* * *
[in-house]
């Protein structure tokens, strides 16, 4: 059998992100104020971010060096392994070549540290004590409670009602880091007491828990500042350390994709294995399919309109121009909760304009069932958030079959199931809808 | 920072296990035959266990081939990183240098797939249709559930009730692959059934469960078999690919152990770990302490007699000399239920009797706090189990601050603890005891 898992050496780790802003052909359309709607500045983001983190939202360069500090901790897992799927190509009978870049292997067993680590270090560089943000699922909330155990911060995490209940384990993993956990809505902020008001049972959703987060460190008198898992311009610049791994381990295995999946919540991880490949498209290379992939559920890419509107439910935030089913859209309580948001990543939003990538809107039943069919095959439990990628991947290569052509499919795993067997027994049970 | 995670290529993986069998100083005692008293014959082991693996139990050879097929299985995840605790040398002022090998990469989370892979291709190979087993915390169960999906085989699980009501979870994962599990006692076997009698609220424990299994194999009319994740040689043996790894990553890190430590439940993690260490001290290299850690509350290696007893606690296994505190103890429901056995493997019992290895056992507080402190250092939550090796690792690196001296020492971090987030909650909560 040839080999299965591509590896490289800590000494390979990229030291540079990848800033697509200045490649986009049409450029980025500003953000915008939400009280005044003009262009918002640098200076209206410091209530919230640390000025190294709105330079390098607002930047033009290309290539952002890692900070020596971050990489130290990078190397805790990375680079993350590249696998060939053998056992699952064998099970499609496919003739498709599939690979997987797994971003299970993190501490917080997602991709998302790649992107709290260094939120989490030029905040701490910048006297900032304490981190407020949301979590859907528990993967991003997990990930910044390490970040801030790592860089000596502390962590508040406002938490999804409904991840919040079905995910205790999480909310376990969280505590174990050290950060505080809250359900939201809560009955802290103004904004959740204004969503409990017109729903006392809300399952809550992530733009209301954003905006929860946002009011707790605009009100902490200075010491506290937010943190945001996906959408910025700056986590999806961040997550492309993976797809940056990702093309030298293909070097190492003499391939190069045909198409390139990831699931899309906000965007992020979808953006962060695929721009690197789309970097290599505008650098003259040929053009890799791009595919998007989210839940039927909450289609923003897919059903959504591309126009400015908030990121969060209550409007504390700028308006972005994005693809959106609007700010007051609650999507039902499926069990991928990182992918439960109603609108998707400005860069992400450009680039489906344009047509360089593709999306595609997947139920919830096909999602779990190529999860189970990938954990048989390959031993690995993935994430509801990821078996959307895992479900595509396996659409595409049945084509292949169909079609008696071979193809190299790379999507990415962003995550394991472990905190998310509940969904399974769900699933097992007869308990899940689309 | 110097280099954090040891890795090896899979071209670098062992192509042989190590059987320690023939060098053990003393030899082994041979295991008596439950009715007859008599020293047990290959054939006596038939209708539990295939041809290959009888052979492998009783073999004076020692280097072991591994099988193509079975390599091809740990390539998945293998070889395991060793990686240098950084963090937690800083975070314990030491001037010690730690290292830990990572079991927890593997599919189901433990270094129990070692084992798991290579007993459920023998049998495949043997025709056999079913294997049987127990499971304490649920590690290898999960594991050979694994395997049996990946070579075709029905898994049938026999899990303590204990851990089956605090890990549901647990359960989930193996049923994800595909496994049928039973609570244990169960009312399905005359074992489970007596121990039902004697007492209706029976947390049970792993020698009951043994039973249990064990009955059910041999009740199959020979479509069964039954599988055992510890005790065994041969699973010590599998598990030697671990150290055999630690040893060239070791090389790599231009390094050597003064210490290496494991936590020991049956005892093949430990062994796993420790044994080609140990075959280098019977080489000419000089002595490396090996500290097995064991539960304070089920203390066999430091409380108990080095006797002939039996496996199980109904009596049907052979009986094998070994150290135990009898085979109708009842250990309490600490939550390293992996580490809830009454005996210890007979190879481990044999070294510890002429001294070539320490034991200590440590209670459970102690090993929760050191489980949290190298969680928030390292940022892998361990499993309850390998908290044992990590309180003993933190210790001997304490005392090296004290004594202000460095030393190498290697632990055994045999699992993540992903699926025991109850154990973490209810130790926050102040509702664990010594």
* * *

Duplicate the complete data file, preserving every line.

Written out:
[in-house]
């Protein structure tokens, strides 16, 4: 059998992100104020971010060096392994070549540290004590409670009602880091007491828990500042350390994709294995399919309109121009909760304009069932958030079959199931809808 | 920072296990035959266990081939990183240098797939249709559930009730692959059934469960078999690919152990770990302490007699000399239920009797706090189990601050603890005891 898992050496780790802003052909359309709607500045983001983190939202360069500090901790897992799927190509009978870049292997067993680590270090560089943000699922909330155990911060995490209940384990993993956990809505902020008001049972959703987060460190008198898992311009610049791994381990295995999946919540991880490949498209290379992939559920890419509107439910935030089913859209309580948001990543939003990538809107039943069919095959439990990628991947290569052509499919795993067997027994049970 | 995670290529993986069998100083005692008293014959082991693996139990050879097929299985995840605790040398002022090998990469989370892979291709190979087993915390169960999906085989699980009501979870994962599990006692076997009698609220424990299994194999009319994740040689043996790894990553890190430590439940993690260490001290290299850690509350290696007893606690296994505190103890429901056995493997019992290895056992507080402190250092939550090796690792690196001296020492971090987030909650909560 040839080999299965591509590896490289800590000494390979990229030291540079990848800033697509200045490649986009049409450029980025500003953000915008939400009280005044003009262009918002640098200076209206410091209530919230640390000025190294709105330079390098607002930047033009290309290539952002890692900070020596971050990489130290990078190397805790990375680079993350590249696998060939053998056992699952064998099970499609496919003739498709599939690979997987797994971003299970993190501490917080997602991709998302790649992107709290260094939120989490030029905040701490910048006297900032304490981190407020949301979590859907528990993967991003997990990930910044390490970040801030790592860089000596502390962590508040406002938490999804409904991840919040079905995910205790999480909310376990969280505590174990050290950060505080809250359900939201809560009955802290103004904004959740204004969503409990017109729903006392809300399952809550992530733009209301954003905006929860946002009011707790605009009100902490200075010491506290937010943190945001996906959408910025700056986590999806961040997550492309993976797809940056990702093309030298293909070097190492003499391939190069045909198409390139990831699931899309906000965007992020979808953006962060695929721009690197789309970097290599505008650098003259040929053009890799791009595919998007989210839940039927909450289609923003897919059903959504591309126009400015908030990121969060209550409007504390700028308006972005994005693809959106609007700010007051609650999507039902499926069990991928990182992918439960109603609108998707400005860069992400450009680039489906344009047509360089593709999306595609997947139920919830096909999602779990190529999860189970990938954990048989390959031993690995993935994430509801990821078996959307895992479900595509396996659409595409049945084509292949169909079609008696071979193809190299790379999507990415962003995550394991472990905190998310509940969904399974769900699933097992007869308990899940689309 | 110097280099954090040891890795090896899979071209670098062992192509042989190590059987320690023939060098053990003393030899082994041979295991008596439950009715007859008599020293047990290959054939006596038939209708539990295939041809290959009888052979492998009783073999004076020692280097072991591994099988193509079975390599091809740990390539998945293998070889395991060793990686240098950084963090937690800083975070314990030491001037010690730690290292830990990572079991927890593997599919189901433990270094129990070692084992798991290579007993459920023998049998495949043997025709056999079913294997049987127990499971304490649920590690290898999960594991050979694994395997049996990946070579075709029905898994049938026999899990303590204990851990089956605090890990549901647990359960989930193996049923994800595909496994049928039973609570244990169960009312399905005359074992489970007596121990039902004697007492209706029976947390049970792993020698009951043994039973249990064990009955059910041999009740199959020979479509069964039954599988055992510890005790065994041969699973010590599998598990030697671990150290055999630690040893060239070791090389790599231009390094050597003064210490290496494991936590020991049956005892093949430990062994796993420790044994080609140990075959280098019977080489000419000089002595490396090996500290097995064991539960304070089920203390066999430091409380108990080095006797002939039996496996199980109904009596049907052979009986094998070994150290135990009898085979109708009842250990309490600490939550390293992996580490809830009454005996210890007979190879481990044999070294510890002429001294070539320490034991200590440590209670459970102690090993929760050191489980949290190298969680928030390292940022892998361990499993309850390998908290044992990590309180003993933190210790001997304490005392090296004290004594202000460095030393190498290697632990055994045999699992993540992903699926025991109850154990973490209810130790926050102040509702664990010594």